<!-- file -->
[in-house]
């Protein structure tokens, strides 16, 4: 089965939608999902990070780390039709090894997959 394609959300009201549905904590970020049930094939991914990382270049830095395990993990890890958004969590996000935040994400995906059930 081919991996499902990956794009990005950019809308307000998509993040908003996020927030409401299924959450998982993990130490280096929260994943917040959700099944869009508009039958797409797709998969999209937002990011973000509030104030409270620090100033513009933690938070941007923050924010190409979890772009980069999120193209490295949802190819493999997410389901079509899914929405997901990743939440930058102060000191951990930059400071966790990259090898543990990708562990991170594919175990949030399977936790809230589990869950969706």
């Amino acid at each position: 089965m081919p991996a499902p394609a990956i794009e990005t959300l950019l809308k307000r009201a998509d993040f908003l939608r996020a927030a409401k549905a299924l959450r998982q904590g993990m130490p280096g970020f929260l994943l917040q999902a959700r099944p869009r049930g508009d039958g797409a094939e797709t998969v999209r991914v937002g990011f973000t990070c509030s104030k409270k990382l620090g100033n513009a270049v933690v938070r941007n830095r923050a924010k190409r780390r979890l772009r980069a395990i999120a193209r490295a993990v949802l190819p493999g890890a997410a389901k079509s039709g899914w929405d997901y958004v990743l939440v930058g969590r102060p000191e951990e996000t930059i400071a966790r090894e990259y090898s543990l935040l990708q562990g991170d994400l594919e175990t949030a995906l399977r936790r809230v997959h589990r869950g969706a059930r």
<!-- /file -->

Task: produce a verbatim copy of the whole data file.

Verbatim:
[in-house]
């Protein structure tokens, strides 16, 4: 089965939608999902990070780390039709090894997959 394609959300009201549905904590970020049930094939991914990382270049830095395990993990890890958004969590996000935040994400995906059930 081919991996499902990956794009990005950019809308307000998509993040908003996020927030409401299924959450998982993990130490280096929260994943917040959700099944869009508009039958797409797709998969999209937002990011973000509030104030409270620090100033513009933690938070941007923050924010190409979890772009980069999120193209490295949802190819493999997410389901079509899914929405997901990743939440930058102060000191951990930059400071966790990259090898543990990708562990991170594919175990949030399977936790809230589990869950969706």
């Amino acid at each position: 089965m081919p991996a499902p394609a990956i794009e990005t959300l950019l809308k307000r009201a998509d993040f908003l939608r996020a927030a409401k549905a299924l959450r998982q904590g993990m130490p280096g970020f929260l994943l917040q999902a959700r099944p869009r049930g508009d039958g797409a094939e797709t998969v999209r991914v937002g990011f973000t990070c509030s104030k409270k990382l620090g100033n513009a270049v933690v938070r941007n830095r923050a924010k190409r780390r979890l772009r980069a395990i999120a193209r490295a993990v949802l190819p493999g890890a997410a389901k079509s039709g899914w929405d997901y958004v990743l939440v930058g969590r102060p000191e951990e996000t930059i400071a966790r090894e990259y090898s543990l935040l990708q562990g991170d994400l594919e175990t949030a995906l399977r936790r809230v997959h589990r869950g969706a059930r």